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>> i have. >> we hired merry for 8 weeks and saw how she did she was only going to work 8 weeks but at the end question offered her a position part time. >> i have those traits it has been great working here my term of 5 weeks was pretty much like family supporting each other i feel like the mayors job program helped me to get in job without the jobs plus program i - i probably would have not even had a job. >> in her case she's a mother of two now going to school full-time and making it happen so if she can do it differently anyone that has a willingness to try at least try to make it can
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do it. >> those programs are amazing they're so important for young adults to really go out there and make a better future for themselves and despite not having a traditional - you can go out there based on the programs that's what they're for they want to help you succeed. >> we'll be committing to 25 jobs in the tech. >> the san francisco rec and park is hiring 3 and 50 youth that summer . >> (clapping.) >> and only child born in the office development allocation to r so for me is a network of the community that made the difference no way i'll be with united way this network was here for me this was personal and professional so important we create the opportunities who
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know the next ceo or champion of the community is coming today to find their path. >> that's the roll in san francisco we really by helping each other out >> (clapping.) >> the goal for 2017 to create 5 thousand jobs for youth if you want more information invite them at sf
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when i shoot chinatown, i shoot the architecture that people not just events, i shoot what's going on in daily life and everything changes. murals, graffiti, store opening. store closing. the bakery. i shoot anything and everything in chinatown. i shoot daily life. i'm a crazy animal.
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i'm shooting for fun. that's what i love. >> i'm frank jane. i'm a community photographer for the last i think about 20 years. i joined the chinese historical society. it was a way i could practice my society and i can give the community memories. i've been practicing and get to know everybody and everybody knew me pretty much documenting the history i don't just shoot events. i'm telling a story in whatever photos that i post on facebook,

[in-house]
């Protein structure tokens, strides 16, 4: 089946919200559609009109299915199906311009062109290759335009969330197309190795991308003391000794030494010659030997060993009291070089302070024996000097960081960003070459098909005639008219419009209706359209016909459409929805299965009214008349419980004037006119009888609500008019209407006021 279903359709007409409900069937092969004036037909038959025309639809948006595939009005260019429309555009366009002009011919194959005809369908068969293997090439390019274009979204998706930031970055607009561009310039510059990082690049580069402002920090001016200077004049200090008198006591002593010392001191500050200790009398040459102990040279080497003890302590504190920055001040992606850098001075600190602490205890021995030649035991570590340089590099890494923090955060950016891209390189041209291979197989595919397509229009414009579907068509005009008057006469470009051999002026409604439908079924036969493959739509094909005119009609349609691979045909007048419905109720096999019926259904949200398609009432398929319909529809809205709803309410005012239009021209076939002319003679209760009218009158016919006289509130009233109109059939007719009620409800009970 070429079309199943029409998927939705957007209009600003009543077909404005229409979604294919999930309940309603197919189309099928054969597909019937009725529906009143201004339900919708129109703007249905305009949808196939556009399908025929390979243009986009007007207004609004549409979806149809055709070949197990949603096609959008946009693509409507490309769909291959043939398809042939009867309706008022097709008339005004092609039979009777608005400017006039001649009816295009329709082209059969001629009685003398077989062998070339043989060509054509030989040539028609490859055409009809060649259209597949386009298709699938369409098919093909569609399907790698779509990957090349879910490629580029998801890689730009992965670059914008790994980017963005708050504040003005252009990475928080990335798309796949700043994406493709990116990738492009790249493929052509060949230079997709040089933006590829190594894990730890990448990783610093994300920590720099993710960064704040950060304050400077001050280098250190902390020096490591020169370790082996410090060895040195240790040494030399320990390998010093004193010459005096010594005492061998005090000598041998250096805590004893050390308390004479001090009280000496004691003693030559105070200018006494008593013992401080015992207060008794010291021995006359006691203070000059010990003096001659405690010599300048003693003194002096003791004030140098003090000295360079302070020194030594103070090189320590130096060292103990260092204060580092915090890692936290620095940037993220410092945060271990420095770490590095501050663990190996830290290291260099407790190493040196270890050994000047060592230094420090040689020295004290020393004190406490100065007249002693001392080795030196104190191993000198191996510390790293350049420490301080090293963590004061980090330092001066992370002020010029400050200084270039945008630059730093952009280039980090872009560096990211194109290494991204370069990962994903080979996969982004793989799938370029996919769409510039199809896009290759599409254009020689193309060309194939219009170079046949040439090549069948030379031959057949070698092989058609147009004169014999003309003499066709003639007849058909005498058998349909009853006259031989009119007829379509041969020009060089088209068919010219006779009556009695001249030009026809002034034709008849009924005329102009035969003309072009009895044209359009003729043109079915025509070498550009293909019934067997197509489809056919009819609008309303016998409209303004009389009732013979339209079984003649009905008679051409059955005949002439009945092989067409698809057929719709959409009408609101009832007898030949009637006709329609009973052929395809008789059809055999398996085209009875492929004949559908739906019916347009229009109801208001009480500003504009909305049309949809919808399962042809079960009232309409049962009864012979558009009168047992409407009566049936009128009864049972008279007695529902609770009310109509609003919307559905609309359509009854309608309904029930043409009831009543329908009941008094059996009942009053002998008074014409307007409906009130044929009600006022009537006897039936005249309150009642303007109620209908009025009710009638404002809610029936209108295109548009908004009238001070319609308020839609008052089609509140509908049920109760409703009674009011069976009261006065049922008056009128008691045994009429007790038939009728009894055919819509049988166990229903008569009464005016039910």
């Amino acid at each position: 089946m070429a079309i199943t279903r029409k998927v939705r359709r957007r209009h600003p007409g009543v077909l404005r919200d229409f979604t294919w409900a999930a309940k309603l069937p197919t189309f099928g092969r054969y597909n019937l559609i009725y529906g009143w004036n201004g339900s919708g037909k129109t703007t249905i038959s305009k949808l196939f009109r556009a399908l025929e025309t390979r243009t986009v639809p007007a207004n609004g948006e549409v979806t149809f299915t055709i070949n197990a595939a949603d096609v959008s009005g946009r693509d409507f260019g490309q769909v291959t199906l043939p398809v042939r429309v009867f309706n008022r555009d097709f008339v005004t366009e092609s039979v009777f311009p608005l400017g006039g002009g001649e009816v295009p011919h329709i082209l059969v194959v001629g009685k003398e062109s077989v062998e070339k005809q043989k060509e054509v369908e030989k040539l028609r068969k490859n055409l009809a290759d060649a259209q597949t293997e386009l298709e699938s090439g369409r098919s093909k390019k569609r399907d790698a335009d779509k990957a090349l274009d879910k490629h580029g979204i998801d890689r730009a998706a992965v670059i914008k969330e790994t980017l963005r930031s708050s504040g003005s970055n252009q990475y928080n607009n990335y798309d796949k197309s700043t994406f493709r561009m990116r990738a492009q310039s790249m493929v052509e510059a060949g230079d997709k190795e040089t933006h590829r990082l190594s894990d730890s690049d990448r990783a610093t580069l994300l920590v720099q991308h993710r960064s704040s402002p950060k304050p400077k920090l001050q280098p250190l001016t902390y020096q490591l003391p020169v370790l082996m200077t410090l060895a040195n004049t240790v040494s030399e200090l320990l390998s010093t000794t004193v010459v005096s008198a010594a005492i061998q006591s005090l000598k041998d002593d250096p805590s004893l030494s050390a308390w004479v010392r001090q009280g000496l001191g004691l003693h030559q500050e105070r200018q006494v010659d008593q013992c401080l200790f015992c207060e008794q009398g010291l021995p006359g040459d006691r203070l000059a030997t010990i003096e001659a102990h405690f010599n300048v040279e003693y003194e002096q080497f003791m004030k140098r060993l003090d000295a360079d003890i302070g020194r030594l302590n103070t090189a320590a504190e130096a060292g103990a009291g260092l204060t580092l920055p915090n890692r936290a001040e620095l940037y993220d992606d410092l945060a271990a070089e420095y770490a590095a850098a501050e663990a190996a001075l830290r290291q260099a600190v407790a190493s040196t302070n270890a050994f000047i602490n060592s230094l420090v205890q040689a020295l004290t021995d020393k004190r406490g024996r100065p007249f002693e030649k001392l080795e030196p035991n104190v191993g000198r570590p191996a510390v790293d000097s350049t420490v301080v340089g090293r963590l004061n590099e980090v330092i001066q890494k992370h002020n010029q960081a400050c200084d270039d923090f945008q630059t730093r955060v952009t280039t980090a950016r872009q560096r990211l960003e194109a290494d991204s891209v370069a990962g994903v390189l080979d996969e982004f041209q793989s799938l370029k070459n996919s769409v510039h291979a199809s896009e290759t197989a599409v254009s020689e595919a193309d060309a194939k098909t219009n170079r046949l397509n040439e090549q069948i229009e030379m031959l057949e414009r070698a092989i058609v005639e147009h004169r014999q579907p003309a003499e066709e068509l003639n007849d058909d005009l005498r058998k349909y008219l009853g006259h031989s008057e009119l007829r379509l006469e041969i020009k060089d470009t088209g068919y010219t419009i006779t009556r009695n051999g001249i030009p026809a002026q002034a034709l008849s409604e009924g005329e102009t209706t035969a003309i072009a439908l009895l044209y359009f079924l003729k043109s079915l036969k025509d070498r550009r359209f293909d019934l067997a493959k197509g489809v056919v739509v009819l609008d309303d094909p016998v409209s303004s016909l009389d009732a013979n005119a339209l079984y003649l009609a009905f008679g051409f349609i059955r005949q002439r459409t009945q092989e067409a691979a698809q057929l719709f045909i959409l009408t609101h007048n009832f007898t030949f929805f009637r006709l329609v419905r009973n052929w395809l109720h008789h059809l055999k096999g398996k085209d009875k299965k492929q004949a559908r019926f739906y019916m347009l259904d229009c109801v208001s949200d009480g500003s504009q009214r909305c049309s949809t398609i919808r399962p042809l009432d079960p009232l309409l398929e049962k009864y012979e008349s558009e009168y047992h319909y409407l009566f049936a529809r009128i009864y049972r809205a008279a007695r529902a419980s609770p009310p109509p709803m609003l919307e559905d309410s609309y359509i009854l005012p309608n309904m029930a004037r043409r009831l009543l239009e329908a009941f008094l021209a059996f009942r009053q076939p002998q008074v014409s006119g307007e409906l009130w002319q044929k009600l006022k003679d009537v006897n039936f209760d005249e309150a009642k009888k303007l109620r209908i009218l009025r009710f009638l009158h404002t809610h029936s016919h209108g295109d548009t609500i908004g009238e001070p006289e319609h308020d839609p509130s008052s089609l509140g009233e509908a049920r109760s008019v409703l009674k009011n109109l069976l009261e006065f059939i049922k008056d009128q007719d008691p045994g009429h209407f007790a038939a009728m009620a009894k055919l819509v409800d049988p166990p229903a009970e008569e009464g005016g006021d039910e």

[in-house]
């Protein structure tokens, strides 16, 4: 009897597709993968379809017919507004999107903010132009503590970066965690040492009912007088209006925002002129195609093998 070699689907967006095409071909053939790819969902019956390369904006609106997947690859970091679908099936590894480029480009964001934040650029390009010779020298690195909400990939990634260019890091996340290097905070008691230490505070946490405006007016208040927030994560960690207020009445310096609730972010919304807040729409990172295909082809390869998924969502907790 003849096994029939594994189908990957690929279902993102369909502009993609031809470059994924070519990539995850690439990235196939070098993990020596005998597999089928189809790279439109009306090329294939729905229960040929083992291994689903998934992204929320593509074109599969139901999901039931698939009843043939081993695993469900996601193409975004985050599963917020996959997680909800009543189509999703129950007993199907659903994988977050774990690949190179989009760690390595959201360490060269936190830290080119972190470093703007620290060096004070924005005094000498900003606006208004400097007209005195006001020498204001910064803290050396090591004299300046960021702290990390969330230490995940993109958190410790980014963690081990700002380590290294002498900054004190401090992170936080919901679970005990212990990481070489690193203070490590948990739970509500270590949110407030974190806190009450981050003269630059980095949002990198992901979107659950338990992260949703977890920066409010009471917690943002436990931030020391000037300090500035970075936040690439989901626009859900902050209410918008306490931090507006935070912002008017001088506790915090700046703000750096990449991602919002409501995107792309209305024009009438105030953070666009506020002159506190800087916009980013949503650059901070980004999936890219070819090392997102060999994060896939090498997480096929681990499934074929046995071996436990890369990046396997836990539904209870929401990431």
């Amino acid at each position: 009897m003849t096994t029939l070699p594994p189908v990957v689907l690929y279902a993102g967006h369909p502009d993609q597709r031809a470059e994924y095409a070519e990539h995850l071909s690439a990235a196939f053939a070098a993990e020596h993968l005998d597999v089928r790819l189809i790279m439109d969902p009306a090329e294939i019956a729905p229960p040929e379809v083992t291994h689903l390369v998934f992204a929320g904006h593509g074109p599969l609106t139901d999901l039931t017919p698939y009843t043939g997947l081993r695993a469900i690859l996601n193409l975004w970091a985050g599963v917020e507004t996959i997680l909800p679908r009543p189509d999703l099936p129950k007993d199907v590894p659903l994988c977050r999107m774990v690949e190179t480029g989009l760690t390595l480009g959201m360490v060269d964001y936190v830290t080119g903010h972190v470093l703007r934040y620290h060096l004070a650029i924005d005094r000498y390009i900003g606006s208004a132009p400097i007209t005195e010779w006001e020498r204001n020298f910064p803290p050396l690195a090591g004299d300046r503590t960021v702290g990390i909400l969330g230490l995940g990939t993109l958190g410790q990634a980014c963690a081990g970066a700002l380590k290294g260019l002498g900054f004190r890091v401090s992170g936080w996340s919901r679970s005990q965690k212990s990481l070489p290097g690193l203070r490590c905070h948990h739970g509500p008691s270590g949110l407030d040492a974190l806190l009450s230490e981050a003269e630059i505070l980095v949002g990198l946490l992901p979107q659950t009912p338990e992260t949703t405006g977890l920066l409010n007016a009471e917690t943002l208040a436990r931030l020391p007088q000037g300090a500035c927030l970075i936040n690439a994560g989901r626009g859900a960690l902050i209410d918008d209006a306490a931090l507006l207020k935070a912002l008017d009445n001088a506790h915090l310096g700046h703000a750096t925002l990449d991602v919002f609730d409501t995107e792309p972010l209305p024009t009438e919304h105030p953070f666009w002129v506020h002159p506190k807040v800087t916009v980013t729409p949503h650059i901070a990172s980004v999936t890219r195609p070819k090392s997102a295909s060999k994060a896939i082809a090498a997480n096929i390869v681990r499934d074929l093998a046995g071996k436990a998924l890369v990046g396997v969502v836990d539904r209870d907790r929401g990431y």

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it's just like being there from front to end, i do a good job and i take hundreds and hundreds of photos. and i was specializing in chinese american history. i want to cover what's happening in chinatown. what's happening in my community. i shoot a lot of government officials. i probably have thousands of photos of mayor lee and all the dignitaries. but they treat me like one of the family members because they see me all the time. they appreciate me. even the local cops, the firemen, you know, i feel at home. i was born in chinese hospital 1954. we grew up dirt poor. our family was lucky to grew up. when i was in junior high, i had a degree in hotel
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management restaurant. i was working in the restaurant business for probably about 15 years. i started when i was 12 years old. when i got married, my wife had an import business. i figured, the restaurant business, i got tired of it. i said come work for the family business. i said, okay. it's going to be interesting and so interesting i lasted for 30 years. i'm married i have one daughter. she's a registered nurse. she lives in los angeles now. and two grandsons. we have fun. i got into photography when i was in junior high and high school. shooting cameras. the black and white days, i was able to process my own film. i wasn't really that good because you know color film and
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processing was expensive and i kind of left it alone for about 30 years. i was doing product photography for advertising. and kind of got back into it. everybody said, oh, digital photography, the year 2000. it was a ghost town in chinatown. i figured it's time to shoot chinatown store front nobody. everybody on grand avenue. there was not a soul out walking around chinatown. a new asia restaurant, it used to be the biggest restaurant in chinatown. it can hold about a 1,000
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people and i had been shooting events there for many years. it turned into a supermarket. and i got in. i shot the supermarket. you know, and its transformation. even the owner of the restaurant the restaurant, it's 50 years old. i said, yeah. it looks awful. history. because i'm shooting history. and it's impressive because it's history because you can't repeat. it's gone it's gone. >> you stick with her, she'll teach you everything. >> cellphone photography, that's going to be the generation. i think cellphones in the next two, three years, the big cameras are obsolete already. mirrorless camera is going to take over market and the